Melbourne-based writer and journalist. Purveyor of finally crafted radio plays. A Muppet of a man.
The Emmy Awards have been handed out for another year, but if you’ve missed that fact you can be forgiven.
While the awards were intended to be dedicated to the art of making television programs, at some point it got lost along the way in a haze of fashionistas demanding ”Who are you wearing?”. The Australian media coverage was limited to telling us who can dress, who can’t dress, and that Australian actors have been snubbed of taking home any trophies. And really, can you blame us? When the major prizes are won by shows that get few viewers in our land, why should we cover their victories?
Of the deserving shows that took home Emmys that night, two in particular highlighted strange gaps in our country’s viewing: that being AMC’s Mad Men and Breaking Bad. Mad Men walked away with the outstanding drama series for the third year in a row, while Breaking Bad secured another best actor trophy for star Bryan Cranston, and a best supporting gong for his co-star Aaron Paul. If these shows (and they aren’t alone) are amongst the best American television have to offer, it’s strange that they given little exposure in Australia.
The best way to put it is that Australia is spoilt for content choice with little airtime to spare. With five primary free-to-air channels and a small pay TV empire, schedule space is at a premium (although digital channels have improved things).
The situation is further limited by the ACMA Australian content standard dictating that a minimum of 55 per cent of programming between 6am and midnight needs to be Australian. This standard has been great for our economy and our arts community, and while plenty of the 55 per cent is burnt off on daytime television, it has lead to some quality evening offerings such as Packed to the Rafters, MasterChef, and The Gruen Transfer.
The remaining 45 per cent of imported programming goes a long way to show how much of a harsh mistress our free-to-air stations are.
For a show to succeed in this environment it needs to have at least one of three important elements:
1. It needs to be family friendly light comedy material.
2. It needs to be a police / lawyer / medical drama, or any combination
3. It needs to be a reality show with plenty of sizzle factor
Any shows that fall outside these criteria don’t play by the rules. To last they need to prove themselves within the first few episodes or risk either having their timeslot moved, or being put on early hiatus and outside the ratings period. Audiences are built out of loyalty and over time, time they aren’t given on Australian free-to-air. It’s hard to establish an audience when watching a show is like trying to hit a moving target.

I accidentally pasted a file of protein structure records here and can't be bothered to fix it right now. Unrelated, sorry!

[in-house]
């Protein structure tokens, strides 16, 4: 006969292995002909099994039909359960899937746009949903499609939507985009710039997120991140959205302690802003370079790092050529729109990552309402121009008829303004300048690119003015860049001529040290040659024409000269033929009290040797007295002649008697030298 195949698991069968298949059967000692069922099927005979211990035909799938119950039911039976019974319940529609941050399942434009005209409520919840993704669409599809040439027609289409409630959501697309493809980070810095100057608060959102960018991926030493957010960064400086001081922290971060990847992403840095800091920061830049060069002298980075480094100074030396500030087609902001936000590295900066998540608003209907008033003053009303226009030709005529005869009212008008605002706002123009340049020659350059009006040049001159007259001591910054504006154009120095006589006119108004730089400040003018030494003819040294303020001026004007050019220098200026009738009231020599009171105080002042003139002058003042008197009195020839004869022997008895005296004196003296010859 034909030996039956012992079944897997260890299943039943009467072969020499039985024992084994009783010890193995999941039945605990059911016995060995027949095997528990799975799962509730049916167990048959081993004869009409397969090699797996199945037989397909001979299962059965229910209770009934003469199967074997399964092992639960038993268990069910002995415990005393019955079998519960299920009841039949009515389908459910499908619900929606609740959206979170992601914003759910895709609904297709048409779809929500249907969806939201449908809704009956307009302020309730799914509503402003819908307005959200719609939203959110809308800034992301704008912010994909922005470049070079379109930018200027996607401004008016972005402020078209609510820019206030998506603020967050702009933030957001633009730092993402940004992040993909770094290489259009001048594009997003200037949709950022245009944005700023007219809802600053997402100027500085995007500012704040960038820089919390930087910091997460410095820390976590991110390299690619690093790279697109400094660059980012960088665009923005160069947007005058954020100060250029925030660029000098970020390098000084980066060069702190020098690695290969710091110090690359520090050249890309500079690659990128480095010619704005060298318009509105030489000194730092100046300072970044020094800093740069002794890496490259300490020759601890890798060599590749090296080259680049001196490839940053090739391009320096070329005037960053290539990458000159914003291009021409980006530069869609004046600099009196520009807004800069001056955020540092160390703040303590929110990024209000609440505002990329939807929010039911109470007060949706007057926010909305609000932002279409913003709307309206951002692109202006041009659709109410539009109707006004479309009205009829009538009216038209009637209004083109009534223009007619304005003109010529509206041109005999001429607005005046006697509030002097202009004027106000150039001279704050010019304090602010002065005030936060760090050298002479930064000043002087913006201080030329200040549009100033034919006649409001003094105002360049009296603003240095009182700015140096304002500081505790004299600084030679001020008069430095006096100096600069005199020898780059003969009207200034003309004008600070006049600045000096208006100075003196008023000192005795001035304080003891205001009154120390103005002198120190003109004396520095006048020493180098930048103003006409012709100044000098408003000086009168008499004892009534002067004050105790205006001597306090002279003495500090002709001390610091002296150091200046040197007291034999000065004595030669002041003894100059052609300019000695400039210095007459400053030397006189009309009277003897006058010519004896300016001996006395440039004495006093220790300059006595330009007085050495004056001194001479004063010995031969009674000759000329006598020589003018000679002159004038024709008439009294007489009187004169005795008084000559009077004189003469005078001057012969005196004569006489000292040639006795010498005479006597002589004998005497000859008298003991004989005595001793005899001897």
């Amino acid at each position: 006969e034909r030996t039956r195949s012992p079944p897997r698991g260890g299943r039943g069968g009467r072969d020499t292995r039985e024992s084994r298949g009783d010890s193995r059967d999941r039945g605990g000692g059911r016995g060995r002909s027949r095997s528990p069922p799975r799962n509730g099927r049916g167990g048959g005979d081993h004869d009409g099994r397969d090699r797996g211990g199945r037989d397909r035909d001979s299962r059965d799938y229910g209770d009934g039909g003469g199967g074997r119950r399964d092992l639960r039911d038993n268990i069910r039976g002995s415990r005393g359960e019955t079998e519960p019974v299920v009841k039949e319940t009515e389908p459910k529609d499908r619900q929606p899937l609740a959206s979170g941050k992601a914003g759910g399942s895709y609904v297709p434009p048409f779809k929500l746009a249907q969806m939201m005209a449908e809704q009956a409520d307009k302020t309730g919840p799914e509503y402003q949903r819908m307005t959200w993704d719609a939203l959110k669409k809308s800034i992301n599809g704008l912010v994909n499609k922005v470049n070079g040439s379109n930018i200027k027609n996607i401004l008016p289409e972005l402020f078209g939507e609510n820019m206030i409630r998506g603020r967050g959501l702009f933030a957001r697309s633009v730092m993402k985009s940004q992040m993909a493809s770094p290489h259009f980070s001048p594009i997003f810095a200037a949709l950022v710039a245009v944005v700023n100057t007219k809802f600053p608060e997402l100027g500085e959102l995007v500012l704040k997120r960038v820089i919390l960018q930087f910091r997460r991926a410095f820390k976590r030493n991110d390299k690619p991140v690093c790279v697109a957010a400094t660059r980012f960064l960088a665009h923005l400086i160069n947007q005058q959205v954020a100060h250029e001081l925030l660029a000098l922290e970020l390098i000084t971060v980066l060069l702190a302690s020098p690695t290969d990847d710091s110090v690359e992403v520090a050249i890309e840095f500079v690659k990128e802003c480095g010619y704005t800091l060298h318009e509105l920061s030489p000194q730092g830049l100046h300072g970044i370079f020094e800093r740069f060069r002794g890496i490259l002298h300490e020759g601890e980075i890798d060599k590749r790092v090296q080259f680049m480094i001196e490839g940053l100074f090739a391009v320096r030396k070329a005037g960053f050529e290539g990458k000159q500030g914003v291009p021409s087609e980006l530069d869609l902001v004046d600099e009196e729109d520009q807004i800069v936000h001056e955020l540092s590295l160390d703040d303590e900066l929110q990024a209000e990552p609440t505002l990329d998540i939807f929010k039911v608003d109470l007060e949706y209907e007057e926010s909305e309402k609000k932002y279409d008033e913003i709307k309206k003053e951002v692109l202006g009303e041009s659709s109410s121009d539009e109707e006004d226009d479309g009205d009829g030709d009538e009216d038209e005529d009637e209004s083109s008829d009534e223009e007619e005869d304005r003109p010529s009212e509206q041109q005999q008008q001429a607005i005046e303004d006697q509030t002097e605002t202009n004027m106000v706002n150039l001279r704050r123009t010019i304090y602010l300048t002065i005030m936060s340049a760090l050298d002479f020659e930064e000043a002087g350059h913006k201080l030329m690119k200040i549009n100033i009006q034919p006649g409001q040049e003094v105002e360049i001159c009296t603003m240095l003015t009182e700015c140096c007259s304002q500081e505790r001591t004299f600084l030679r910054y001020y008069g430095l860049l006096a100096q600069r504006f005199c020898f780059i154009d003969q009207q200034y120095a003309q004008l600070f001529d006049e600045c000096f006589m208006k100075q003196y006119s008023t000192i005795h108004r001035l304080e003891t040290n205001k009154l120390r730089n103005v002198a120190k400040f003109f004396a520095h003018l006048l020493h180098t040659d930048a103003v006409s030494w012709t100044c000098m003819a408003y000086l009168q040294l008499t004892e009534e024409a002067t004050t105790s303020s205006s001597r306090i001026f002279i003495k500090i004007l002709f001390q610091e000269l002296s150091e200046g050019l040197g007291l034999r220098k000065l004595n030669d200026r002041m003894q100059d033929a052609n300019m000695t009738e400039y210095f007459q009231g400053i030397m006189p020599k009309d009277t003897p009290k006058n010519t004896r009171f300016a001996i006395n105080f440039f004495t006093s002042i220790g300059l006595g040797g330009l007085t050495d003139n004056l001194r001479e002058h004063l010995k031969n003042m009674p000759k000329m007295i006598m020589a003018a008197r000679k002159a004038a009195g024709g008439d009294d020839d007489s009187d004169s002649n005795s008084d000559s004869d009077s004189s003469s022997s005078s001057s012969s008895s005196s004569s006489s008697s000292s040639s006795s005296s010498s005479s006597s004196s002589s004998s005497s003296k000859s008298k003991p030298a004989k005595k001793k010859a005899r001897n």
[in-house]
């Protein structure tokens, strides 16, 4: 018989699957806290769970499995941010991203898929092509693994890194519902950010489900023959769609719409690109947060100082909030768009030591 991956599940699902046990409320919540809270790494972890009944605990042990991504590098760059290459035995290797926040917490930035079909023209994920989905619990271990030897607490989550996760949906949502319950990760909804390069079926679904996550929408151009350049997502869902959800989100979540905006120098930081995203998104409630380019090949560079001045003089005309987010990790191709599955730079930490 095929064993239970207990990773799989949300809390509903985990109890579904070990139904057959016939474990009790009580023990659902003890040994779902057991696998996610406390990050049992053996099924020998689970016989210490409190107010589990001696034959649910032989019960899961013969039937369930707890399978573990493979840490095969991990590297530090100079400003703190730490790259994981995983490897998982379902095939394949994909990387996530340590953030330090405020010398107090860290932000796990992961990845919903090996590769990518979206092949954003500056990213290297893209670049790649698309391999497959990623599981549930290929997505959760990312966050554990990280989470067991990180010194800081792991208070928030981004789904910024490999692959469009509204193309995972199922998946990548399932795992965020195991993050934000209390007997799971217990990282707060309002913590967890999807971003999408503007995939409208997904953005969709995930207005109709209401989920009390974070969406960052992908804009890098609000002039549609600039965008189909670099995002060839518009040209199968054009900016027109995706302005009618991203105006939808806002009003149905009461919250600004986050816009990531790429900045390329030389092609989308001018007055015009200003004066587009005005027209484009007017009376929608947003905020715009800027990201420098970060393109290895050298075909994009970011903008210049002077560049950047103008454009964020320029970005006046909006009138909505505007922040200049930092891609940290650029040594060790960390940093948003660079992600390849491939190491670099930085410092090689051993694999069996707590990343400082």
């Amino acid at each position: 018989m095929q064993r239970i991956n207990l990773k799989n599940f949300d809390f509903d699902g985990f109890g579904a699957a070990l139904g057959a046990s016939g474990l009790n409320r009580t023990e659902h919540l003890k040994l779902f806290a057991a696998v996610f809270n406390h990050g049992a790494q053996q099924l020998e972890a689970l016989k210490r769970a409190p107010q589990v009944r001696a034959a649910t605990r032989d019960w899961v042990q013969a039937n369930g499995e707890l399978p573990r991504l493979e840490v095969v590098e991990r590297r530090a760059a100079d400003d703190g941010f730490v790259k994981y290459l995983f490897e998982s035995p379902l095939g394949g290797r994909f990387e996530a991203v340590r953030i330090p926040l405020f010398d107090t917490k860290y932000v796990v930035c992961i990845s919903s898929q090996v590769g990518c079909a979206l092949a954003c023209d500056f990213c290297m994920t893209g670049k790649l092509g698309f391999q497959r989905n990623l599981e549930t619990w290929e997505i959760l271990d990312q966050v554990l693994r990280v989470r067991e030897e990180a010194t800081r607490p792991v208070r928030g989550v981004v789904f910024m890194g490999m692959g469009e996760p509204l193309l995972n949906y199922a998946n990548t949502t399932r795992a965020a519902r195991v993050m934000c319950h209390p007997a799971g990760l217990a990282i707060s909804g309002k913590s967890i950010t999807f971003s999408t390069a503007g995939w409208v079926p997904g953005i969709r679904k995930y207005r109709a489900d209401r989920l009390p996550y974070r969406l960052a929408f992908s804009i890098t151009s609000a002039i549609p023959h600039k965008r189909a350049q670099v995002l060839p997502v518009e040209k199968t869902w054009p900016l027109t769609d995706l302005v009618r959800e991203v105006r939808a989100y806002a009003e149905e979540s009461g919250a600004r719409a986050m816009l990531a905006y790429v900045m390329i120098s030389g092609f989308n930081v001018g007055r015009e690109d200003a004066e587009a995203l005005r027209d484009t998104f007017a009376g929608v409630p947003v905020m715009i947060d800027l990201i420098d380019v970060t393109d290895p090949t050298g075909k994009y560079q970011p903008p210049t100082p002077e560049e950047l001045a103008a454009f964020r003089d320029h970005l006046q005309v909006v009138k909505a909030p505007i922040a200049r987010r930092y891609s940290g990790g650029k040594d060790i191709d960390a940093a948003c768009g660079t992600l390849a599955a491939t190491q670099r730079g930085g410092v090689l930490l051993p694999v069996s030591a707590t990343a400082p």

Pay TV subscriptions are held by about 30 per cent of Australian households, and that’s where most of these television shows are getting a chance. Breaking Bad is finally getting a bit of room to breath on ABC2, and Mad Men lasted a few episodes on the mainstream media before being ‘sent away to the farm where you can’t visit it’. Only now is it getting a second chance on SBS, where on Sunday nights they’re playing old episodes long since released on DVD. In a way, maybe that’s for the best – commercial television is hardly a forgiving environment. With a standard hour of programming containing up to nineteen minutes of commercials, shows that originated on US cable would require some brutal editing.
If Mad Men was treated differently, it could have been a big success – The Gruen Transfer has gone a long way to show that a program can succeed while being smart and about advertising and the recent telemovie Hawke pulled in big ratings for a period drama about a womanising drunk. Underbelly has shown that television about crime and drugs can rate big, which should bode well for Breaking Bad.
So while these shows might not be mainstream, they are appreciated by those who take the time to watch them, and enjoy smart television that doesn’t take safe directions. They may never cross your television screen, but they’re well loved on the DVD market, and undoubtedly, the world of illegal internet downloads. If you’re tired of pedestrian viewing offerings, it might be worth trying something new, and watching something on DVD that has never crossed your screen. If shows set in advertising in the 60s don’t take your fancy, or drug manufacturers suffering from terminal cancer, then try The Wire, The Shield, Oz, Lost, Justified or any number of shows that never really got a chance on free-to-air to air TV. Who knows, maybe all that critical acclaim might be right.